Highlights of the Payroll Protection Program Flexibility Act of 2020


On June 3, 2020 the US Senate passed the Payroll Protection Program (PPP) Flexibility Act of 2020. The Act had previously passed the US House of Representatives and now awaits the signature of President Trump.

The Act gives borrowing businesses more flexibility and time to use loan money and still have the loan forgiven. The following is a summary of the key points of the PPP Flexibility Act of 2020:
  • Borrowers now have five years to repay their PPP loan as opposed to two years.
  • The original 8-week covered period in which Borrowers were required to use their PPP loan funds has been extended to the earlier of 24 weeks or December 31, 2020.
  • Borrowers now have until December 31, 2020, as opposed to June 30, 2020, to restore workforce levels and wages to pre-pandemic levels in order to be eligible for full forgiveness of their PPP loan.
  • The Act added two new exemptions under which a borrower may achieve complete PPP loan forgiveness even if they are unable to fully restore their workforce by December 31, 2020. The amount of loan forgiveness for a borrower will be determined without regard to a proportional reduction in the number of full time equivalent employees if a borrower:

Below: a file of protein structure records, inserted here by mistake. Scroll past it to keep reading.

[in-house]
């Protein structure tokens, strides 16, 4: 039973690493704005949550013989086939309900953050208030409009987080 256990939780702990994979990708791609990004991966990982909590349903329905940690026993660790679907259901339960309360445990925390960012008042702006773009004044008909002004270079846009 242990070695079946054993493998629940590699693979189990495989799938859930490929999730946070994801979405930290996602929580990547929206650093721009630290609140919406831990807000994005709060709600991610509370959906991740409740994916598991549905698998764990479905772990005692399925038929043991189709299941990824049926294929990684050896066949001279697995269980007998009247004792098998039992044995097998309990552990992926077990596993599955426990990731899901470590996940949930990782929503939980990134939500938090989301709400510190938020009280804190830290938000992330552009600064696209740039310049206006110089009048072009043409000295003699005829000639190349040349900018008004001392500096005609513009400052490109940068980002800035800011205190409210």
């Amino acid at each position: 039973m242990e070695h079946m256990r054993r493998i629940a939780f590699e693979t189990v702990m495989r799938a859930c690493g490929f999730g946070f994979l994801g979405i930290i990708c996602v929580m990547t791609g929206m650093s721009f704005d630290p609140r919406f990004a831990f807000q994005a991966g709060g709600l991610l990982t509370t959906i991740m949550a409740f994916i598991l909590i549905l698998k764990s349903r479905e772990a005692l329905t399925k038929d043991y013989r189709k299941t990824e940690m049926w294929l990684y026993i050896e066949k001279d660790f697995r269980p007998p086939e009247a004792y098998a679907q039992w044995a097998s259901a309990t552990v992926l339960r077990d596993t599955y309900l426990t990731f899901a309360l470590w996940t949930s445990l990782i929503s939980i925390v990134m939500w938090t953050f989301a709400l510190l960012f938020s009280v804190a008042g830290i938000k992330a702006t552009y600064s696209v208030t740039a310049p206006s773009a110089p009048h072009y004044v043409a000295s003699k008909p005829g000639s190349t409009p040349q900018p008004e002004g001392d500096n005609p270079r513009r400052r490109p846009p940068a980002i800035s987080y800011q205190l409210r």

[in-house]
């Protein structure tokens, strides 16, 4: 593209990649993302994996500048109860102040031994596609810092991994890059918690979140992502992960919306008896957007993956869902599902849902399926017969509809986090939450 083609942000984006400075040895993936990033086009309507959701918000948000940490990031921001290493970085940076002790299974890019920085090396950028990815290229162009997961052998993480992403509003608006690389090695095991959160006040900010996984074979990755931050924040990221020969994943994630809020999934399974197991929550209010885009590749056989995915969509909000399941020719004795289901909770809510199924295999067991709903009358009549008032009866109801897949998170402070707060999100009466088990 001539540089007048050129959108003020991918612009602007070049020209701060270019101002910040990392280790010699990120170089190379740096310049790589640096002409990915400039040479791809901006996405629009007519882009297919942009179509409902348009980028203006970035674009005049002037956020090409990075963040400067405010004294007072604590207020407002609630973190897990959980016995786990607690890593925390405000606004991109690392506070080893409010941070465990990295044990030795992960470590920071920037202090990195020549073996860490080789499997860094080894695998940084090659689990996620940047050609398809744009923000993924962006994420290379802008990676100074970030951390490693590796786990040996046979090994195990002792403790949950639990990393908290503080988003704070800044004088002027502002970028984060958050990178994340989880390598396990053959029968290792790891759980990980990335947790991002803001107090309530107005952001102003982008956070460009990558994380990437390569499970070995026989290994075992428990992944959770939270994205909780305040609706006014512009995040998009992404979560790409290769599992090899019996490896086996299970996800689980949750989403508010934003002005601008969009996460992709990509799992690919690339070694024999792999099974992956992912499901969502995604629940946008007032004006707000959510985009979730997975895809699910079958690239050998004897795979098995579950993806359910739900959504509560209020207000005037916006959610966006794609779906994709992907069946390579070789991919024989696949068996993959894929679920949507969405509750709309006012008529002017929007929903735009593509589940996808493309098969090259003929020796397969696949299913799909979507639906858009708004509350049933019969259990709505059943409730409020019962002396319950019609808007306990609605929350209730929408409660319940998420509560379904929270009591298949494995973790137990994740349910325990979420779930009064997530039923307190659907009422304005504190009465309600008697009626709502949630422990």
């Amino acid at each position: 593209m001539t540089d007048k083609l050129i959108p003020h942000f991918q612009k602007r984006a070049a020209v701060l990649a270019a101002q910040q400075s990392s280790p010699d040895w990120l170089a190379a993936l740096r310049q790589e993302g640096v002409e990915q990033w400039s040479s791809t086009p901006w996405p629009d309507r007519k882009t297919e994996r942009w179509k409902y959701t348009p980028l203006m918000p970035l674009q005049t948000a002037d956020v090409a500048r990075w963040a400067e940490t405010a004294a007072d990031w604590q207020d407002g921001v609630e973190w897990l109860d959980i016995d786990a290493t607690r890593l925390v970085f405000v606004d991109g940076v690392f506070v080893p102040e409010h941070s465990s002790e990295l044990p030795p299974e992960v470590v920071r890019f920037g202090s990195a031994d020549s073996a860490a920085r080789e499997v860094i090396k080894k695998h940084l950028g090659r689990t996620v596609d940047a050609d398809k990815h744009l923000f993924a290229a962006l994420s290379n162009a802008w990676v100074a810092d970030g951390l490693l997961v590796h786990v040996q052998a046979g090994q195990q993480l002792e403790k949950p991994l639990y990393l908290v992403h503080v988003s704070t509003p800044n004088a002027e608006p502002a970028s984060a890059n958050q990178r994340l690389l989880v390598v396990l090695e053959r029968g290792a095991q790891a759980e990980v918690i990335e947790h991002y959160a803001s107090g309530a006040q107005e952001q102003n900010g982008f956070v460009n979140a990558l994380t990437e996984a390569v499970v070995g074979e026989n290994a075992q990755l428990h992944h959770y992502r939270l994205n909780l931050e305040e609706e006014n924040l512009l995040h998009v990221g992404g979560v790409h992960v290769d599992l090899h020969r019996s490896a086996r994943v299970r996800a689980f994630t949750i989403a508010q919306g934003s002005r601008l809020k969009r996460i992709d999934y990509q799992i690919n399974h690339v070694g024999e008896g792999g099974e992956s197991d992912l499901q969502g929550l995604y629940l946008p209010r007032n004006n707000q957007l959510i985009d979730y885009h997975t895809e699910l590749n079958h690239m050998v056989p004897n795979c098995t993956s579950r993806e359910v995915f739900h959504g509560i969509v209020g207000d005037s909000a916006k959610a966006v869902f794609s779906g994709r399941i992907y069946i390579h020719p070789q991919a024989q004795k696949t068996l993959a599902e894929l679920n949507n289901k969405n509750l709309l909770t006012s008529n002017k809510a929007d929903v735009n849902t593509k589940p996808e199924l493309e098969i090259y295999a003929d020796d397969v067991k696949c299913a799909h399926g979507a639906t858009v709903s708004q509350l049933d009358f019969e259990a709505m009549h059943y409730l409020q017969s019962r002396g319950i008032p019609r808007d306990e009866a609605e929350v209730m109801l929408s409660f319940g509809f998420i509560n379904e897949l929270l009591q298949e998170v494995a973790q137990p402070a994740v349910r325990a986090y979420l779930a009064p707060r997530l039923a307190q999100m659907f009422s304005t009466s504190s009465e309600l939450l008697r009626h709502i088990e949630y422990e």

• 1. Documents its inability to (a) rehire employees who were employed by borrower as of February 15, 2020 and (b) hire similarly qualified employees on or before December 31, 2020; or
    • 2. Documents its inability to return to its pre-pandemic business activity level due to compliance with requirements established or guidance issued by the Secretary of Health, the CDC, or OSHA during the period of March 1, 2020 to December 31, 2020
  • The required payroll expenditure amount under the CARES Act has been reduced from 75% to 60%. Now, to receive complete forgiveness, a borrower must use at least 60 percent of its PPP loan for payroll costs.
    • The original language of the CARES Act required borrowers to reduce the amount eligible for forgiveness proportionally if less than 75% of the funds were used for payroll costs. The new language creates a “forgiveness cliff” at 60%, meaning that borrowers who do not spend at least 60% may face the possibility of having none of their loan forgiven. Congress and the Trump administration have come to an understanding about interpreting and implementing this new language to provide for proportional forgiveness and avoid the all-or-nothing threshold, but this will be something to track when it comes time for businesses to start applying for forgiveness.
  • The Act now allows businesses that took a PPP loan to also delay payment of their payroll taxes. This was prohibited under the CARES Act.
Bailey Glasser stands ready to assist you if you have any questions or concerns about the PPP Flexibility Act and how it may affect your business.
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